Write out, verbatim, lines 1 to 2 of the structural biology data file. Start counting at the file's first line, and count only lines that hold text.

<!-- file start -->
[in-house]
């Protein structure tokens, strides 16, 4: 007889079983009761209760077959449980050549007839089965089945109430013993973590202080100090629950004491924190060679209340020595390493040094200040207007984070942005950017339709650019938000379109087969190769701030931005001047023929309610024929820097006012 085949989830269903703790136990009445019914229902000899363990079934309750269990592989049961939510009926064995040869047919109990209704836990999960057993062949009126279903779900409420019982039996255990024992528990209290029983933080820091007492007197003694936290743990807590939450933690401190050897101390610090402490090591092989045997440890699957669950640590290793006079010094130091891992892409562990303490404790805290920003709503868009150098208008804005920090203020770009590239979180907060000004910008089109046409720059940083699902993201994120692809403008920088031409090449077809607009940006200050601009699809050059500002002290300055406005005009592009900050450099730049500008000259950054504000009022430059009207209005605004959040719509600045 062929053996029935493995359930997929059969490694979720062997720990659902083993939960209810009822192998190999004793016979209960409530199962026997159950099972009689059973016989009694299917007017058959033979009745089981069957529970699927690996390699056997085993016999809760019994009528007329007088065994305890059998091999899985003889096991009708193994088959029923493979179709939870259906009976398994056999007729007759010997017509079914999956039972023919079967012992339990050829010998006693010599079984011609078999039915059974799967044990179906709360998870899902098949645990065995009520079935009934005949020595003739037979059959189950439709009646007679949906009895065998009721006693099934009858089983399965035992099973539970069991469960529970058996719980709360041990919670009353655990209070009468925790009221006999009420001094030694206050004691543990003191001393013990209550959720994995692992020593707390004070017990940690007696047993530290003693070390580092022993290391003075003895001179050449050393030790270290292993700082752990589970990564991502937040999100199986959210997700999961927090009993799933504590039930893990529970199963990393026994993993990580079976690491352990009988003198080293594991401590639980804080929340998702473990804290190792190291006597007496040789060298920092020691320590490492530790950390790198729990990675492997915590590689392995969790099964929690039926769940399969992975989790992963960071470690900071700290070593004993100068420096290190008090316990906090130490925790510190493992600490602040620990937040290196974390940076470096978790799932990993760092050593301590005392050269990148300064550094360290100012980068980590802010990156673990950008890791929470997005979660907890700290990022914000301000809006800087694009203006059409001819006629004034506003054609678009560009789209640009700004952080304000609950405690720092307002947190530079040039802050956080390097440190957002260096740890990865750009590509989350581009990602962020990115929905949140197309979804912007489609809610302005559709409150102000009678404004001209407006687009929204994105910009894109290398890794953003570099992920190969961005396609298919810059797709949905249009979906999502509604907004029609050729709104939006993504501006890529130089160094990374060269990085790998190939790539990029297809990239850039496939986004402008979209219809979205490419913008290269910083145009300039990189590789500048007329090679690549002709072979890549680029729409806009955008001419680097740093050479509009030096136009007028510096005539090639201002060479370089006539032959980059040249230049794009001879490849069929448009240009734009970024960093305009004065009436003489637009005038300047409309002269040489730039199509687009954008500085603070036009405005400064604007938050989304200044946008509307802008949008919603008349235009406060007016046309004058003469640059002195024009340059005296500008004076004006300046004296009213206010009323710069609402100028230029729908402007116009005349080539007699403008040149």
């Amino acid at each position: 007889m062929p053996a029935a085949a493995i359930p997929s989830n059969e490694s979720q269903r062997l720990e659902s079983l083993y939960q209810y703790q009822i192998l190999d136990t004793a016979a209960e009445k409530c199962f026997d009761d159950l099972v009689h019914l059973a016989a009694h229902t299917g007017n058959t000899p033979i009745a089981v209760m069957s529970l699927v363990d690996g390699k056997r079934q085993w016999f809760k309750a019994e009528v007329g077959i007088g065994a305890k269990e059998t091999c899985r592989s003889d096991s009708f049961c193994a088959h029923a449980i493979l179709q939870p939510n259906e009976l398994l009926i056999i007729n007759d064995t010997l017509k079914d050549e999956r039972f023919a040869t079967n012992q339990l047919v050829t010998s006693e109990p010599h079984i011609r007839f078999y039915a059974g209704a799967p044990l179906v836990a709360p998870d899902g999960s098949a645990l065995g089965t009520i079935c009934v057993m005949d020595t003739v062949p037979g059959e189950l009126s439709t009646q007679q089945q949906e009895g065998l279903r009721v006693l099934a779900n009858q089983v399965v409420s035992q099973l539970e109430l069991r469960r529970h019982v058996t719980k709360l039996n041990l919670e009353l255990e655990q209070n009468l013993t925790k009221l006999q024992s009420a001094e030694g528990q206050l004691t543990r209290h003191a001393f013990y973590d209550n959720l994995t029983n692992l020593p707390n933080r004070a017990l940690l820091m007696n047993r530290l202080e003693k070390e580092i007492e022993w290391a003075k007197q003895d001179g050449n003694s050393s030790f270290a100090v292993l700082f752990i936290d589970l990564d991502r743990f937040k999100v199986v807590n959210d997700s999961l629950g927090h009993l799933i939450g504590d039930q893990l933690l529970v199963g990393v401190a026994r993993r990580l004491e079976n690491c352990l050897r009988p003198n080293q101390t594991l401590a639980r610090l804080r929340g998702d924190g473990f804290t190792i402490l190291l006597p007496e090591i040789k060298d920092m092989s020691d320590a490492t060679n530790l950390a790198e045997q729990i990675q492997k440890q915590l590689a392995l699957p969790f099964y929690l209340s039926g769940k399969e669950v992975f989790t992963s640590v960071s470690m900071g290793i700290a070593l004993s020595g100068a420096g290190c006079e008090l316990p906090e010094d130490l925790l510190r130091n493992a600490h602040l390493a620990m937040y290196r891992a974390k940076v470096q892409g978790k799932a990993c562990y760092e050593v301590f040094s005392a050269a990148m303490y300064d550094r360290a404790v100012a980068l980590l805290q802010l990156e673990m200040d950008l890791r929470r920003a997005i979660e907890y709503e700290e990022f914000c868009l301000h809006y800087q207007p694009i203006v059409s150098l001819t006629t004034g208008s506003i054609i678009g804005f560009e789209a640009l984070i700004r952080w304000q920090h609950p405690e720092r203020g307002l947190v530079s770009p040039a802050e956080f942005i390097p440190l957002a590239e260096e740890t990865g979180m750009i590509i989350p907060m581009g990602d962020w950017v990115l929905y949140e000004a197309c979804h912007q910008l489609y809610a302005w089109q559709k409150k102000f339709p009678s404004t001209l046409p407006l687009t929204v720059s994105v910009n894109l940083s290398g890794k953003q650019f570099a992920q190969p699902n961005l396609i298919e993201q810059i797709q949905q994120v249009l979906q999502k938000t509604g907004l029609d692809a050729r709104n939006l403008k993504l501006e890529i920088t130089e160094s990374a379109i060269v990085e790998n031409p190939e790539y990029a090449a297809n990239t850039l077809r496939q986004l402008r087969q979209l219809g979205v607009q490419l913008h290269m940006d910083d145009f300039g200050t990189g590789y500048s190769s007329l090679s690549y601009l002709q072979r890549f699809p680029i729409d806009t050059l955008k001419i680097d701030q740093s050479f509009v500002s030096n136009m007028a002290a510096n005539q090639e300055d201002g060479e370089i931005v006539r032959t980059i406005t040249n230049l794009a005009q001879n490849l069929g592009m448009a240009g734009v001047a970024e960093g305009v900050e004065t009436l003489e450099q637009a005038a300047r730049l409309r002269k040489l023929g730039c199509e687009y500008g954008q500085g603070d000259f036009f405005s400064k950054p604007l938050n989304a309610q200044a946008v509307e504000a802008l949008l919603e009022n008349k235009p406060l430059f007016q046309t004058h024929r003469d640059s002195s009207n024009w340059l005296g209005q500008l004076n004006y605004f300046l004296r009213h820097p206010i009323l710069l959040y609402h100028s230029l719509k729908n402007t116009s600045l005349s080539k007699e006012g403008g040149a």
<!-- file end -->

[in-house]
């Protein structure tokens, strides 16, 4: 007889079983009761209760077959449980050549007839089965089945109430013993973590202080100090629950004491924190060679209340020595390493040094200040207007984070942005950017339709650019938000379109087969190769701030931005001047023929309610024929820097006012 085949989830269903703790136990009445019914229902000899363990079934309750269990592989049961939510009926064995040869047919109990209704836990999960057993062949009126279903779900409420019982039996255990024992528990209290029983933080820091007492007197003694936290743990807590939450933690401190050897101390610090402490090591092989045997440890699957669950640590290793006079010094130091891992892409562990303490404790805290920003709503868009150098208008804005920090203020770009590239979180907060000004910008089109046409720059940083699902993201994120692809403008920088031409090449077809607009940006200050601009699809050059500002002290300055406005005009592009900050450099730049500008000259950054504000009022430059009207209005605004959040719509600045 062929053996029935493995359930997929059969490694979720062997720990659902083993939960209810009822192998190999004793016979209960409530199962026997159950099972009689059973016989009694299917007017058959033979009745089981069957529970699927690996390699056997085993016999809760019994009528007329007088065994305890059998091999899985003889096991009708193994088959029923493979179709939870259906009976398994056999007729007759010997017509079914999956039972023919079967012992339990050829010998006693010599079984011609078999039915059974799967044990179906709360998870899902098949645990065995009520079935009934005949020595003739037979059959189950439709009646007679949906009895065998009721006693099934009858089983399965035992099973539970069991469960529970058996719980709360041990919670009353655990209070009468925790009221006999009420001094030694206050004691543990003191001393013990209550959720994995692992020593707390004070017990940690007696047993530290003693070390580092022993290391003075003895001179050449050393030790270290292993700082752990589970990564991502937040999100199986959210997700999961927090009993799933504590039930893990529970199963990393026994993993990580079976690491352990009988003198080293594991401590639980804080929340998702473990804290190792190291006597007496040789060298920092020691320590490492530790950390790198729990990675492997915590590689392995969790099964929690039926769940399969992975989790992963960071470690900071700290070593004993100068420096290190008090316990906090130490925790510190493992600490602040620990937040290196974390940076470096978790799932990993760092050593301590005392050269990148300064550094360290100012980068980590802010990156673990950008890791929470997005979660907890700290990022914000301000809006800087694009203006059409001819006629004034506003054609678009560009789209640009700004952080304000609950405690720092307002947190530079040039802050956080390097440190957002260096740890990865750009590509989350581009990602962020990115929905949140197309979804912007489609809610302005559709409150102000009678404004001209407006687009929204994105910009894109290398890794953003570099992920190969961005396609298919810059797709949905249009979906999502509604907004029609050729709104939006993504501006890529130089160094990374060269990085790998190939790539990029297809990239850039496939986004402008979209219809979205490419913008290269910083145009300039990189590789500048007329090679690549002709072979890549680029729409806009955008001419680097740093050479509009030096136009007028510096005539090639201002060479370089006539032959980059040249230049794009001879490849069929448009240009734009970024960093305009004065009436003489637009005038300047409309002269040489730039199509687009954008500085603070036009405005400064604007938050989304200044946008509307802008949008919603008349235009406060007016046309004058003469640059002195024009340059005296500008004076004006300046004296009213206010009323710069609402100028230029729908402007116009005349080539007699403008040149």